Given a finite set of vectors , any vector of form , where are some numbers is called their linear combination. For example vector (-2,1) is a linear combination of vectors and because . How to calculate those coefficients without simply guessing them? Notice that we look for numbers , such that . This is actually a system of two linear equations:
it suffices to solve it:
so . If this system were contradictory, it would mean that our vector is not a linear combination of those two vectors.
The set of all linear combinations of vectors is denoted as .
A set of vectors will be called linearly independent, if none of them is a linear combination of others. It is quite an impractical definition, because to check whether a set of four vectors is linearly independent directly from this definition we have to check that four systems of equations are contradictory. We need a different but equivalent definition.
Notice that if a vector is a linear combination of others, e.g. , then the zero vector can be written as , so the zero vector is a linear combination of vectors from our set in which at least one coefficient is non-zero. It seems that we are close to the another definition of linear independence: a set of vectors is linearly independent, if in every their combination giving the zero vector all the coefficients are zeros. In other words the only way to get the zero vector is the trivial way: multiplying them all by zero.
How to check that a given set of vectors is linearly independent? Obviously we have to calculate the coefficients of their linear combination giving the zero vector (if the only solution is that all the coefficients are zero, then the set is linearly independent). So we need to check whether a system of linear equations has only one solution.
For example, let us check whether are linearly independent. We solve a system of equations:
We already know that the system has only one solution because we have a stair in every row. Therefore this set of vectors is linearly independent.
There is also a second method of checking whether a set of vector is linearly independent. Notice that the operations on rows of a matrix are just creating linear combinations of the vectors written in the rows of the matrix. If we manage to get a row of zeros, it means we have a non-trivial linear combination of rows giving the zero vector, and so the set of vectors written in the rows is not linearly independent. Let us check whether are linearly independent.
we get a row of zeros, so are not linearly independent.
Describing a vector space
How to describe mathematically a given vector subspace? There are few ways:
- list a set of vectors which spans it,
- write out its basis,
- give a homogeneous system of linear equations which describes it.
The above needs few more words of explanation. We would also like to know how to move from one of the descriptions to another.
A spanning system of vectors
It is easy to notice that the set of all linear combinations of a given set of vectors is always a vector space. We check it in the case of three vectors, let , then , for some numbers a, b, c, d, f, g. Therefore, and for any number k, are also linear combinations of , so they are in , so we are dealing with a vector space.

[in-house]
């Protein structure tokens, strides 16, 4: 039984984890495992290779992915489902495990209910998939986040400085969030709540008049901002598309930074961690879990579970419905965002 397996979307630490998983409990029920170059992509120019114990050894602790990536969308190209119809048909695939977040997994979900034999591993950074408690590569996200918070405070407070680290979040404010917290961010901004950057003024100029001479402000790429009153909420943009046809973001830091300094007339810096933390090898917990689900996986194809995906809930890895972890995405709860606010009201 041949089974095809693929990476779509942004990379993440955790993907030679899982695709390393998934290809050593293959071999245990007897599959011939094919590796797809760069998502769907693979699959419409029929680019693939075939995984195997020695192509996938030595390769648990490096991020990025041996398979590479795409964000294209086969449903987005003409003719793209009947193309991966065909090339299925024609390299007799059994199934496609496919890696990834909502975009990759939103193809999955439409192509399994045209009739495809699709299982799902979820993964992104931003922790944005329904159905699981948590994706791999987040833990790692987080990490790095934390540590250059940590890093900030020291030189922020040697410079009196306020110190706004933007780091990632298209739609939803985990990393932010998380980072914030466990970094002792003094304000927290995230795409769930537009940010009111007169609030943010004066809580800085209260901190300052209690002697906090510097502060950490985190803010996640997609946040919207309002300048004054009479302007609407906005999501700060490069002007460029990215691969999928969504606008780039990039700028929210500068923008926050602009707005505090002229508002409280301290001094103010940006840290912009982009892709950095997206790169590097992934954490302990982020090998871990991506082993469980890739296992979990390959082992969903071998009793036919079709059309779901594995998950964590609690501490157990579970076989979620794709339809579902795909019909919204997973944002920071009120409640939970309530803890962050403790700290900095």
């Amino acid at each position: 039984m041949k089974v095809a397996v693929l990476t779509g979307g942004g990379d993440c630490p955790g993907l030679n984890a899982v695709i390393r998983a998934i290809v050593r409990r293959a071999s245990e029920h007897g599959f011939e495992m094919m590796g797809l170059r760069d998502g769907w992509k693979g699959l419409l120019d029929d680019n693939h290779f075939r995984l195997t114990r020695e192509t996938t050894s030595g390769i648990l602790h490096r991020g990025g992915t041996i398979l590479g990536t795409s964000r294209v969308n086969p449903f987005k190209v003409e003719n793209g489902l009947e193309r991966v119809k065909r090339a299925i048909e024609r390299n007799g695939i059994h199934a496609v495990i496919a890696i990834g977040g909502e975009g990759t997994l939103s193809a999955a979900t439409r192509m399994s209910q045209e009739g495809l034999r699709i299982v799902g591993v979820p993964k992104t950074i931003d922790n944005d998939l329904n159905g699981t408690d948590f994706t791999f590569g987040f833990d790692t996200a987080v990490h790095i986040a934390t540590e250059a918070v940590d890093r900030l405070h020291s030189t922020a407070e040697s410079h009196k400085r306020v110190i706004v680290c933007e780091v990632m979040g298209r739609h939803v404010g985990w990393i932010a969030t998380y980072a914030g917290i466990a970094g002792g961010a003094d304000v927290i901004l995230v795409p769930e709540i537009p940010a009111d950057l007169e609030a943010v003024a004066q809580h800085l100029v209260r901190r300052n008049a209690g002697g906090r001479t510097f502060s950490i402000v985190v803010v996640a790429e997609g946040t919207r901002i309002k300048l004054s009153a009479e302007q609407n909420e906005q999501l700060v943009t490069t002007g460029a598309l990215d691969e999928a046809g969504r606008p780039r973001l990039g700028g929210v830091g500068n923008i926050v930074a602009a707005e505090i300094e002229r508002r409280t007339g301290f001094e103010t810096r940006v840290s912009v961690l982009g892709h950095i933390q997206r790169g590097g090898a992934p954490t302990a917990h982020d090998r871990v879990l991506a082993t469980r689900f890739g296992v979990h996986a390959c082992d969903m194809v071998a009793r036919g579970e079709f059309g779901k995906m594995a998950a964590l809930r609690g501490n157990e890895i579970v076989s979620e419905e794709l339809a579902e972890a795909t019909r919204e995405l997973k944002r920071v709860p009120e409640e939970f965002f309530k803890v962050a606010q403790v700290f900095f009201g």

Therefore, , or are examples of vector spaces, defined by listing the sets of vectors which span them.
A system of vectors which spans a given vector space and additionally is linearly independent is called its basis. Basis of a vector space is not unique, e.g. (so called standard basis), and also are both bases of the plane. But in every basis of a given vector space you will find the same number of vectors. This number is called the dimension of the given vector space and denoted as .
Obviously, a basis is in particular a system of vector which spans a given space.
Every vector in the given space is a linear combination of vectors from the basis. Furthermore, the coefficients in this combinations are uniquely determined and called coordinates. So, e.g. the vector (1,1) has coordinates 1,1, with respect to the basis and (0,-1) with respect to the same basis has coordinates -2,-1. Obviously, we calculate the coordinates of a given vector with respect to a given basis by solving a system of equations. We have done it already before while determining whether a vector is a linear combination of other vectors. This time the system will always have exactly one solution.
A system of equations describing a space
Notice that given a homogeneous system of linear equations and two its solutions, both their sum and a solution multiplied by any number are also solutions of the system. Let us check it in the following example. Vectors (1,-1,0) and (0,2,2) are solutions of the equation . Indeed, and , so also and .
Therefore, a set of solutions to a homogeneous system of linear equations is always a vector space! And a homogeneous system itself is one of possible descriptions of a vector space.
Now let us learn how to when given one form of description find another one.
Finding a basis from a set of vectors which spans the space